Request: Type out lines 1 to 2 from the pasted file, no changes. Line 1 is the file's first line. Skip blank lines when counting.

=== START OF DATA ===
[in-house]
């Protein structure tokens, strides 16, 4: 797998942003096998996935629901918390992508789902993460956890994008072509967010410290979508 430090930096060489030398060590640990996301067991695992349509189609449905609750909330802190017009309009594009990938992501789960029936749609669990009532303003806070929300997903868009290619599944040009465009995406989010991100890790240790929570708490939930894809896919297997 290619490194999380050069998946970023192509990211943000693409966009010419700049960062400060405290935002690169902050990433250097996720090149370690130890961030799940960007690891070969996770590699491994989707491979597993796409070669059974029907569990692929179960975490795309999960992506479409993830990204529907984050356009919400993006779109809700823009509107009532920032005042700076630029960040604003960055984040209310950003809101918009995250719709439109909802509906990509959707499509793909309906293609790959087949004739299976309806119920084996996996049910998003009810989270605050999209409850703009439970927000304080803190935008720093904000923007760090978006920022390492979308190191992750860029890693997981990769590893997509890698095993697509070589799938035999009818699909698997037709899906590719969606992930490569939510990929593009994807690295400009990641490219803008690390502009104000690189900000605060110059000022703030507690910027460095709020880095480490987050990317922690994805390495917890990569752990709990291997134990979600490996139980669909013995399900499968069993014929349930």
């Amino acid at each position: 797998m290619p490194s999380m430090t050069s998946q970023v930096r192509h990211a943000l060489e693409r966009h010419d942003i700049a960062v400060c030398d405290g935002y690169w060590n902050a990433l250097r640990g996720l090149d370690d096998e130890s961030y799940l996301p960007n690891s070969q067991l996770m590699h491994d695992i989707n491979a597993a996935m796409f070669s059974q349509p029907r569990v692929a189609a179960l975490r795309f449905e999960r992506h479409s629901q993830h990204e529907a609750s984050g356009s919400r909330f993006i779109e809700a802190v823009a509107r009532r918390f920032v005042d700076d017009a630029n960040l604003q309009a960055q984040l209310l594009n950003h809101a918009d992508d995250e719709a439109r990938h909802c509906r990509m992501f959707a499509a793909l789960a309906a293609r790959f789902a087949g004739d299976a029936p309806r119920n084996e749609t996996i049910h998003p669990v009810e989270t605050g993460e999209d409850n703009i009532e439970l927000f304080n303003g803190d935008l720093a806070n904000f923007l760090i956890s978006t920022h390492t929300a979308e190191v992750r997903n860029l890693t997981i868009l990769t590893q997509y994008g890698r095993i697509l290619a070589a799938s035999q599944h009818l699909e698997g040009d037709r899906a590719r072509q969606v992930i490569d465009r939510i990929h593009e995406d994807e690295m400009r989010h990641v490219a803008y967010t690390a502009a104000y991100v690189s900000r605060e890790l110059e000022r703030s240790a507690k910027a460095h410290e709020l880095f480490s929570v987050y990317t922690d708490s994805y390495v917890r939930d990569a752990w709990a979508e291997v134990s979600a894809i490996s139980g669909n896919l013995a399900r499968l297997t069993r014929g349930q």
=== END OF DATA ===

[in-house]
């Protein structure tokens, strides 16, 4: 797998942003096998996935629901918390992508789902993460956890994008072509967010410290979508 430090930096060489030398060590640990996301067991695992349509189609449905609750909330802190017009309009594009990938992501789960029936749609669990009532303003806070929300997903868009290619599944040009465009995406989010991100890790240790929570708490939930894809896919297997 290619490194999380050069998946970023192509990211943000693409966009010419700049960062400060405290935002690169902050990433250097996720090149370690130890961030799940960007690891070969996770590699491994989707491979597993796409070669059974029907569990692929179960975490795309999960992506479409993830990204529907984050356009919400993006779109809700823009509107009532920032005042700076630029960040604003960055984040209310950003809101918009995250719709439109909802509906990509959707499509793909309906293609790959087949004739299976309806119920084996996996049910998003009810989270605050999209409850703009439970927000304080803190935008720093904000923007760090978006920022390492979308190191992750860029890693997981990769590893997509890698095993697509070589799938035999009818699909698997037709899906590719969606992930490569939510990929593009994807690295400009990641490219803008690390502009104000690189900000605060110059000022703030507690910027460095709020880095480490987050990317922690994805390495917890990569752990709990291997134990979600490996139980669909013995399900499968069993014929349930």